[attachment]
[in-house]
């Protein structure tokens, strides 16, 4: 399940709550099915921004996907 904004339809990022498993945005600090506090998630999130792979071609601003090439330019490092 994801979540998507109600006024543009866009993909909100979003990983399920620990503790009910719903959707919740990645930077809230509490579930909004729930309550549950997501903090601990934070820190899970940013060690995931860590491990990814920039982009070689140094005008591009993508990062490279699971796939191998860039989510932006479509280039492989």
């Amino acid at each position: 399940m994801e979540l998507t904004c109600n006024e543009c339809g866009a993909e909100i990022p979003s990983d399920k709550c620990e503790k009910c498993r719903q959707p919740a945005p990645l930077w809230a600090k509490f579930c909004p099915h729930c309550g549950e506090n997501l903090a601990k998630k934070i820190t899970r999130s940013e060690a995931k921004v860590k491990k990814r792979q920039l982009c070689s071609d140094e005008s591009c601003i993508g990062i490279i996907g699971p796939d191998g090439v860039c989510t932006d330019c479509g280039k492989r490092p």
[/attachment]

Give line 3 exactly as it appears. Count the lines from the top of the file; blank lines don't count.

């Amino acid at each position: 399940m994801e979540l998507t904004c109600n006024e543009c339809g866009a993909e909100i990022p979003s990983d399920k709550c620990e503790k009910c498993r719903q959707p919740a945005p990645l930077w809230a600090k509490f579930c909004p099915h729930c309550g549950e506090n997501l903090a601990k998630k934070i820190t899970r999130s940013e060690a995931k921004v860590k491990k990814r792979q920039l982009c070689s071609d140094e005008s591009c601003i993508g990062i490279i996907g699971p796939d191998g090439v860039c989510t932006d330019c479509g280039k492989r490092p």